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A Study on coal combustion: experiments and modelling

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2019
Özer, Burak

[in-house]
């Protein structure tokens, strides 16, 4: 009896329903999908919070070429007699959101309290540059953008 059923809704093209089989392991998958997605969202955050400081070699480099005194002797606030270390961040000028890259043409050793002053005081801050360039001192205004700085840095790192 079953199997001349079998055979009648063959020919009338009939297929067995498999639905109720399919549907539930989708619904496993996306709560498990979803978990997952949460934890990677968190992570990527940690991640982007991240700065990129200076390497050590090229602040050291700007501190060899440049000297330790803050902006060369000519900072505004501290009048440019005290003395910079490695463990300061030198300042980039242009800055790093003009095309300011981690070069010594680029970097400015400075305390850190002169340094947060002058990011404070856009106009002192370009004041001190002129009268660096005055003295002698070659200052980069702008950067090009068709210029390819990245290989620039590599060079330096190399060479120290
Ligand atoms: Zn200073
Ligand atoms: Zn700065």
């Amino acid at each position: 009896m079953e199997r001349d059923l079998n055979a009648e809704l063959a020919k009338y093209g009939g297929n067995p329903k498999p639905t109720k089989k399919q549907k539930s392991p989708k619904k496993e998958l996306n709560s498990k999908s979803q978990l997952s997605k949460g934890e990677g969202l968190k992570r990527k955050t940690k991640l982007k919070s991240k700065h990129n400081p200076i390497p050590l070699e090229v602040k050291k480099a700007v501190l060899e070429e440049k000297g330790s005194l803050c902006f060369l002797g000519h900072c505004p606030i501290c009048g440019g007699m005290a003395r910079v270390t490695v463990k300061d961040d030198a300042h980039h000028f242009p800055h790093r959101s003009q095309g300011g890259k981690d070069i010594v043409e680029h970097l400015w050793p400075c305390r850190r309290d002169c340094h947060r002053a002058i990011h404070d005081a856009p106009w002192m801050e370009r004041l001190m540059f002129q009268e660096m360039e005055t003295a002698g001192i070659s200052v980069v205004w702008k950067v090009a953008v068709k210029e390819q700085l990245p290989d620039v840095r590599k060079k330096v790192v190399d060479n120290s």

Coal combustion involves multi-scale, multi-phase and multi-component aspects, in a process where both transport phenomena and reaction kinetics must be considered. The aim of the work is to investigate how the lignite characteristics and origin affect the combustion kinetics at different heating rates. Three Turkish lignites from different regions (Soma lignite, Tunçbilek lignite, Afşin-Elbistan lignite) and one German lignite (Rhenish lignite) were used. Combustion characteristics of these lignites are investigated experimentally and numerically. Experiments are conducted using a high temperature (1000ºC) and high heating rate (~104 ºC/s) drop tube furnace (DTF), along with a thermogravimetric analyzer (TGA) at non-isothermal conditions (5, 10, 15, 20 ºC/min). The numerical part of the study includes the computational fluid dynamic analysis of DTF and the predictive multi-step kinetic PoliMi model analysis of the fuel particle. TGA experiments show that the ratio of volatile matter over fixed carbon has an effect on the ignition times. Moreover, maximum reaction rates obtained by TGA experiments are inversely proportional to the ash contents of the fuels used. High heating rate DTF experiments shows similar combustion behaviors with TGA experiments. According to DTF experiments, RL has highest reactivity (RL: 7.8 s-1) among all fuels (AEL: 5.3, SL: 4.7, TL: 2.9 s-1). In comparison to experimental data, PoliMi model predictions on high temperature volatile yields are satisfactory with 5-vi 7 % errors whereas devolatilization rates are overpredicted. However, PoliMi model predictions on char oxidation rates are in agreement with the experimental data.